Because the currencies of the emerging economies make up very little of the foreign exchange composition, they would benefit from such a diversification of reserves into sovereign wealth funds as capital would flow from the developed economies.
Sovereign wealth funds could invest those reserves according to market capitalization weights, causing net capital outflows to the developed economies as the emerging economies attracted net capital inflows.
This strategy would in effect be the unwinding of USD denominated assets which we have discussed here previously. All countries, not just China, could diversify their USD denominated reserves by transferring them into their own respective sovereign wealth funds. The large rebalancing flows would be far less constrained than the official substitution of reserves through a process facilitated by the International Monetary Fund.
As such, we could potentially see the emergence of the sovereign wealth funds as very influential international financial participants. Under such a scenario there would be a lack of sovereign wealth fund transparency, a reversal of decades of financial privatization, and enhanced risks to global financial stability further down the road.
There would also be a need to restructure exchange rate arrangements as the large rebalancing of capital flows would put pressure on existing asset valuations.
The interesting part of sovereign wealth funds is that some are already using the SDR as a means of maintaining their accounts, such as the Arab Monetary Fund. Back in July, 2014, I wrote an article titled The Arcane SDR Supra-Macro Asset, where I explained some of this in more detail, along with the rise of regional currency units.
It doesn’t take a big leap of imagination to see how a process of reserve diversification using sovereign wealth funds could lead directly into the substitution of invested reserves for SDR denominated assets in the event of another financial crisis down the road. This in fact could very well be the play as the sovereign wealth funds become bloated with reserves and invest that wealth into the stock markets around the world, leading to new and larger bubbles.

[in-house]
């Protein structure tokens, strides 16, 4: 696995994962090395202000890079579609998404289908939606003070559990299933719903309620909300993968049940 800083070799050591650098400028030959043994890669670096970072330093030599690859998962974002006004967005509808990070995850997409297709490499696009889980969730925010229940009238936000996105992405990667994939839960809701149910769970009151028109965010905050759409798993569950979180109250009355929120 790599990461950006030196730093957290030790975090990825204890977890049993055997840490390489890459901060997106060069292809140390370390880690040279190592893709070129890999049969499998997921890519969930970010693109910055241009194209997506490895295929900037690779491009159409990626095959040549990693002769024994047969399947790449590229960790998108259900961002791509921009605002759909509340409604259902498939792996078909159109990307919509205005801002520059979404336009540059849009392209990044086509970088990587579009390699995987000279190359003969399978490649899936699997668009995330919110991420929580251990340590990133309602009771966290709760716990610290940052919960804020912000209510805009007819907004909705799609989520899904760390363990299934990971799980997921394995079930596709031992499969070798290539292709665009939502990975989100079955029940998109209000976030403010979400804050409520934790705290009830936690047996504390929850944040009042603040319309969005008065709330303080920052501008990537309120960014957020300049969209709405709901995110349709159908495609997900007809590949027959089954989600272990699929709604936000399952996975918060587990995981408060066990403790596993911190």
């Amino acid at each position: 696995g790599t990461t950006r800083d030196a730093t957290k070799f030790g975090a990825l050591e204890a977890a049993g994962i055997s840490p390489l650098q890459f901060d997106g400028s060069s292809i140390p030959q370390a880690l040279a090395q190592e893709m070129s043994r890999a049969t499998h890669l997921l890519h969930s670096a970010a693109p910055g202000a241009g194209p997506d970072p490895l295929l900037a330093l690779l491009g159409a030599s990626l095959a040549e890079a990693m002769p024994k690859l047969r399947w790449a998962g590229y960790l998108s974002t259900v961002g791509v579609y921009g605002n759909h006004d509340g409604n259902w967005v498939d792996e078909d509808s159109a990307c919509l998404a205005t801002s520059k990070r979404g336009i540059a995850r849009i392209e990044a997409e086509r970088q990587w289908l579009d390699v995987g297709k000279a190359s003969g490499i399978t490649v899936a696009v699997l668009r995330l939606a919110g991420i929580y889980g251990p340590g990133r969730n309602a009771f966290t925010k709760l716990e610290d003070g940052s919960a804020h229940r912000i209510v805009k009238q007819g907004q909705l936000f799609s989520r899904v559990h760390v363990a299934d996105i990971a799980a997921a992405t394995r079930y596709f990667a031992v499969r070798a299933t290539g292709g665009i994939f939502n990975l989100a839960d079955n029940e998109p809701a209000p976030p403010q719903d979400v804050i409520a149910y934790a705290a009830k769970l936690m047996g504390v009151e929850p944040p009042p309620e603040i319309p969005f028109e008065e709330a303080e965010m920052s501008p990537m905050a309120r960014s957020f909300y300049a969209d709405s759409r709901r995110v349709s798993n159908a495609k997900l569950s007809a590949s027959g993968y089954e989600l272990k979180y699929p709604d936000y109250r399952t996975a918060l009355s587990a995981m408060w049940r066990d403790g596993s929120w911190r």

This could very well lead to another commodities boom as the sovereign wealth funds invest in massive infrastructure projects.
In fact, the China Investment Corporation has already stated it is ready and able to work with the Asian Infrastructure Investment Bank (AIIB), which most countries of the world, including US allies, have signed up with as founding members.
Sounds like a great strategy on unwinding the large amounts of USD denominated foreign exchange reserves.
Perhaps we are not in store for a crash in global stock markets, and perhaps we are on the verge of another large expansion of global liquidity through massive sovereign wealth fund investments. The end to this strategy will be similar to what has been unfolding over the last 7 years. The coming of the SDR supra-sovereign asset may not be scheduled for the next 12 month period, it’s engineering and preparation in fact could be used to stave off the next large round of financial instability which will take place 4 or 5 years down the road.
The construction of the multilateral framework is a monumental task requiring years and great patience. I will continue to research and provide a realistic analysis in the months and years ahead. Right now low interest rates are a problem, as are USD denominated foreign exchange reserves. The unwinding of these reserves through the sovereign wealth funds, followed by the large investment in the worlds markets, will facilitate the increase of interest rates and the reversal of the expected capital flows back into the emerging economies. - JC